Mike Rizzo said Gio Gonzalez’s contract extension “was about comfort for both parties.” For Gonzalez, that comfort entails a guarantee of roughly $42 million through the 2016 season, a person familiar with the contract said. If the Nationals exercise their options for 2017 and 2018, the deal will be worth about $65 million, the person said.
ESPN first reported those financial figures, and the person familiar with the contract called them “close but not exact.” Using the approximate numbers, Gonzalez will earn $8.4 million per season on average before the options kick in. If Gonzalez stays in Washington through 2018, his average annual salary will jump to $9.3 million.
For the Nationals, the comfort entails having one of the league’s best young lefties locked up for the foreseeable future. And Gonzales’s deal could also pave the way for the Nationals reaching a long-term commitment with another of their young, top-of-the-rotation hurlers.
Jordan Zimmermann fit the same general profile as Gonzalez before Gonzalez signed his extension. Zimmermann, having qualified for Super Two status, is entering his first of four arbitration-eligible seasons. Zimmermann’s Tommy John surgery has prevented him from logging as many innings as Gonzalez. But if the Nationals could strike a deal with Gonzalez, they have a rough template for an extension with Zimmermann.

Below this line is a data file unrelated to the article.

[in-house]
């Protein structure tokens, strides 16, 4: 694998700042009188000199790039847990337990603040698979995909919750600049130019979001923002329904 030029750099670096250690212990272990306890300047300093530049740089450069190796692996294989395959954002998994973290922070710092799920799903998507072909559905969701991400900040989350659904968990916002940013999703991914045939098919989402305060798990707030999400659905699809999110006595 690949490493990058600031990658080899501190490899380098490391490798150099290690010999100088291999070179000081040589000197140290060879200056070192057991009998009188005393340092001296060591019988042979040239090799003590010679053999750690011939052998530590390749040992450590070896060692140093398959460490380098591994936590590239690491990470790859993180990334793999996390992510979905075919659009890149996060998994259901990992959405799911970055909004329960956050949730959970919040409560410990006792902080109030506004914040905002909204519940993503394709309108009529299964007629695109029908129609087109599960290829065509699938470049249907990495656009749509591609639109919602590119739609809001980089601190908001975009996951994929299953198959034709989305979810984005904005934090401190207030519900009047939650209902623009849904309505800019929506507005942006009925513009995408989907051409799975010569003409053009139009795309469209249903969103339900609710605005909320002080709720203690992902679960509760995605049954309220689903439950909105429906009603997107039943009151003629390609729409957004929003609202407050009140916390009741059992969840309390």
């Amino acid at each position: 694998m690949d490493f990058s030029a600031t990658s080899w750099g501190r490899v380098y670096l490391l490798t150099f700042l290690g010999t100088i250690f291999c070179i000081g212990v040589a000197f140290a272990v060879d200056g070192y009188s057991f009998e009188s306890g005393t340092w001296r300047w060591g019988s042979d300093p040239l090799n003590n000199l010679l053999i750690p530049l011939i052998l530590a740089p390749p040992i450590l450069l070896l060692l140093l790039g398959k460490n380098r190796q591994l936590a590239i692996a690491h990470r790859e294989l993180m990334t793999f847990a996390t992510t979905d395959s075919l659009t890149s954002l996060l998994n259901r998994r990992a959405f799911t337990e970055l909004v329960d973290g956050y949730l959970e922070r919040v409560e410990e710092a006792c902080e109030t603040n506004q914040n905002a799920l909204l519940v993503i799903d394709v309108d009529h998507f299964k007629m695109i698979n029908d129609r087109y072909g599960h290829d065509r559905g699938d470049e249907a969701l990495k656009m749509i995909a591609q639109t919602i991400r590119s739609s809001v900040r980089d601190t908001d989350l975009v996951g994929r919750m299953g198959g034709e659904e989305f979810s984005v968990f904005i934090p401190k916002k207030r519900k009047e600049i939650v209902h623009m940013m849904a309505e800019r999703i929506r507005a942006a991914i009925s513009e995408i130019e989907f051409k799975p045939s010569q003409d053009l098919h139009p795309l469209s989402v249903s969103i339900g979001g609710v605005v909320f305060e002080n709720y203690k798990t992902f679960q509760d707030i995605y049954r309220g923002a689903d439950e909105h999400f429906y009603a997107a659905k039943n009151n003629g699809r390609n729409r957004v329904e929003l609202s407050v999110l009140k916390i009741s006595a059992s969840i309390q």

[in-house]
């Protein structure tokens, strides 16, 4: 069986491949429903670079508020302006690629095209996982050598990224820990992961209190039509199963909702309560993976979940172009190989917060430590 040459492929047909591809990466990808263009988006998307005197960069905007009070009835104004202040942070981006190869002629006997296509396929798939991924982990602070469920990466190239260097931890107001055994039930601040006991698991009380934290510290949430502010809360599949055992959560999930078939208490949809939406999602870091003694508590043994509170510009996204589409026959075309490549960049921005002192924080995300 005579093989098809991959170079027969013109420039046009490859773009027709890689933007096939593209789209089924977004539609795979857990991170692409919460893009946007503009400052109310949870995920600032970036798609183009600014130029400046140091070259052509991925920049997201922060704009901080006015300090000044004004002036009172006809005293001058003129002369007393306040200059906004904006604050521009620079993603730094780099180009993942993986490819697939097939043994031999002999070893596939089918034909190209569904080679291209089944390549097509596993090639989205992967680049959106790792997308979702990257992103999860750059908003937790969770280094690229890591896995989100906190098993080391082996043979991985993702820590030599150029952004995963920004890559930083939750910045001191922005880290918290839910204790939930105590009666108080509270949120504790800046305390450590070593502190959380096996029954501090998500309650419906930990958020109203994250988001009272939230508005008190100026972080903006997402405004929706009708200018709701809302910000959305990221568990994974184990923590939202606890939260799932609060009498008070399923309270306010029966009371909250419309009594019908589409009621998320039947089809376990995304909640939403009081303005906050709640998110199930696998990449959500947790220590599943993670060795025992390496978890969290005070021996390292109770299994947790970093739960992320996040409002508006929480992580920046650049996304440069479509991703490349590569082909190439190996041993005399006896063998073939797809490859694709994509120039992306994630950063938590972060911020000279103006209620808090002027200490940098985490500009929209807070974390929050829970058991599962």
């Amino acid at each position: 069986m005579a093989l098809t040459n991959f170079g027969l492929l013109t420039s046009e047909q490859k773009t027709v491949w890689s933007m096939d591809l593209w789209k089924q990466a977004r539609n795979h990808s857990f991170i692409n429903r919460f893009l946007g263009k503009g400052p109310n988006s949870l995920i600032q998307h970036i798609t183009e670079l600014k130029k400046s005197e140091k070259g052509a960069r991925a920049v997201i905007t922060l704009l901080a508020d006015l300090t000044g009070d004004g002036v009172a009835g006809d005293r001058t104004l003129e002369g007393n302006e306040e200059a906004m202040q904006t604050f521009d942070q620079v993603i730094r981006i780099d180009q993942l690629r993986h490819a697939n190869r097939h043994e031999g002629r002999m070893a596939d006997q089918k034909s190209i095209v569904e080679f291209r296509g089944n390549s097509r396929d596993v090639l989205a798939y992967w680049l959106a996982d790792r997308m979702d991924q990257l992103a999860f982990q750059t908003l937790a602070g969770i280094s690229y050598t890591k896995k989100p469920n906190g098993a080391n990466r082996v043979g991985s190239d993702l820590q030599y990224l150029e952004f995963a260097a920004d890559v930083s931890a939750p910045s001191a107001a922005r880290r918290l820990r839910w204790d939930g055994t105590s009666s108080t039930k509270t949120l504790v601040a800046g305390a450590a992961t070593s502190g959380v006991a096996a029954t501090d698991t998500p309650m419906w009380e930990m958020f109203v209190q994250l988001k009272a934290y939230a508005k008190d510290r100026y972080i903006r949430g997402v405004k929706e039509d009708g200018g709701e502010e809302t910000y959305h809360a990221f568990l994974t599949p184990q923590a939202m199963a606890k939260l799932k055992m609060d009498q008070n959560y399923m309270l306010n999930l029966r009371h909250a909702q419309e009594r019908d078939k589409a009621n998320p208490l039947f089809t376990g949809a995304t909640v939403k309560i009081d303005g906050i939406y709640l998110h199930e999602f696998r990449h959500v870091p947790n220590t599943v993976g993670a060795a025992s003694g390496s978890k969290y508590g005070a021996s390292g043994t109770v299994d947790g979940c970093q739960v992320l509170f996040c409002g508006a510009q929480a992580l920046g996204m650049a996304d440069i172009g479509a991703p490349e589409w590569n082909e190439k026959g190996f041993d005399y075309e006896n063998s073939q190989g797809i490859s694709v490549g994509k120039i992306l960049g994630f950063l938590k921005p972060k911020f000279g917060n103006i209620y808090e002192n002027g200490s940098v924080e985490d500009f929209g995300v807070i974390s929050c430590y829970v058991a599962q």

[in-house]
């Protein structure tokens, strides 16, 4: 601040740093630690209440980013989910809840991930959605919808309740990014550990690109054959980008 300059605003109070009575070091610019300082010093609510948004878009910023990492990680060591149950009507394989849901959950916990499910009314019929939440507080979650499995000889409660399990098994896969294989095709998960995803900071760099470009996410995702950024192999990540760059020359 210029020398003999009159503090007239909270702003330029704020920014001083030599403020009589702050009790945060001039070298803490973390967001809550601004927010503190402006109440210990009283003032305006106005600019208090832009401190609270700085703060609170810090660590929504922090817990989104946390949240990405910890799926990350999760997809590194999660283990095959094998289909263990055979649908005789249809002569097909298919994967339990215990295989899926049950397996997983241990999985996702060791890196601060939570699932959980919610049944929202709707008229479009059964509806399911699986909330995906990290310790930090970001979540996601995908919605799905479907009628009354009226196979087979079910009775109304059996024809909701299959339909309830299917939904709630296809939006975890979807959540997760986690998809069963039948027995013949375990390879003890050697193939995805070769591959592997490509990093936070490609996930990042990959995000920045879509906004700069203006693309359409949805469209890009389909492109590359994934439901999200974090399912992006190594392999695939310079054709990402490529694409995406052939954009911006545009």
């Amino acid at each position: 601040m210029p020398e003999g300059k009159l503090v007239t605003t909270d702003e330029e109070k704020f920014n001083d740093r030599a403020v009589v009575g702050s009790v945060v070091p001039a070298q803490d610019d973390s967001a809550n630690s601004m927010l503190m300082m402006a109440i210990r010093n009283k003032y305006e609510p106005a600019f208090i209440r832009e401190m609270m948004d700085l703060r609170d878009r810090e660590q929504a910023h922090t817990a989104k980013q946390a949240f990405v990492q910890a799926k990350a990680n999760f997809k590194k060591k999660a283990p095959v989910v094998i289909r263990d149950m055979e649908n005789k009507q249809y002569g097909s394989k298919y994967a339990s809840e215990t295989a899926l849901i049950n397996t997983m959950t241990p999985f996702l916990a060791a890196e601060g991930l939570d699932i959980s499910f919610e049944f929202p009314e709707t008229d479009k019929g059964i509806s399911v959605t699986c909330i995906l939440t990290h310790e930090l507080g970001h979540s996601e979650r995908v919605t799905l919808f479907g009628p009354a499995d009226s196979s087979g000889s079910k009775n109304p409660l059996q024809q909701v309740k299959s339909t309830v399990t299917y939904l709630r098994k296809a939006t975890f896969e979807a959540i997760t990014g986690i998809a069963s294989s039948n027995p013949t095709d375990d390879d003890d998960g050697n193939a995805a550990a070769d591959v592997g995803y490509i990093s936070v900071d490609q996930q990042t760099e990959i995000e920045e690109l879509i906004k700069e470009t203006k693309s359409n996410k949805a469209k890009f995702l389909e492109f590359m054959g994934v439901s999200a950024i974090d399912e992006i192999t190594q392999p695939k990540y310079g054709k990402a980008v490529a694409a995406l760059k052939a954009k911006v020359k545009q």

Zimmermann is represented by SFX, the agency that has negotiated arbitration-avoiding contract extensions for high-profile pitchers Jon Lester and Justin Verlander. At the end of the 2011 season, Zimmermann said he had not seriously considered his contract situation, but that he would be open to listening if the Nationals broached the idea of a long-term deal.
Stephen Strasburg signed a major league deal upon being drafted and is represented by Scott Boras, which complicates the chances of his accepting a contract extension in myriad ways. In extending Gonzalez, the Nationals locked up the newest member of their youthful, top-of-the-rotation trio. It also showed how it’s possible they could do the same with Zimmermann, the one who has been part of the organization the longest.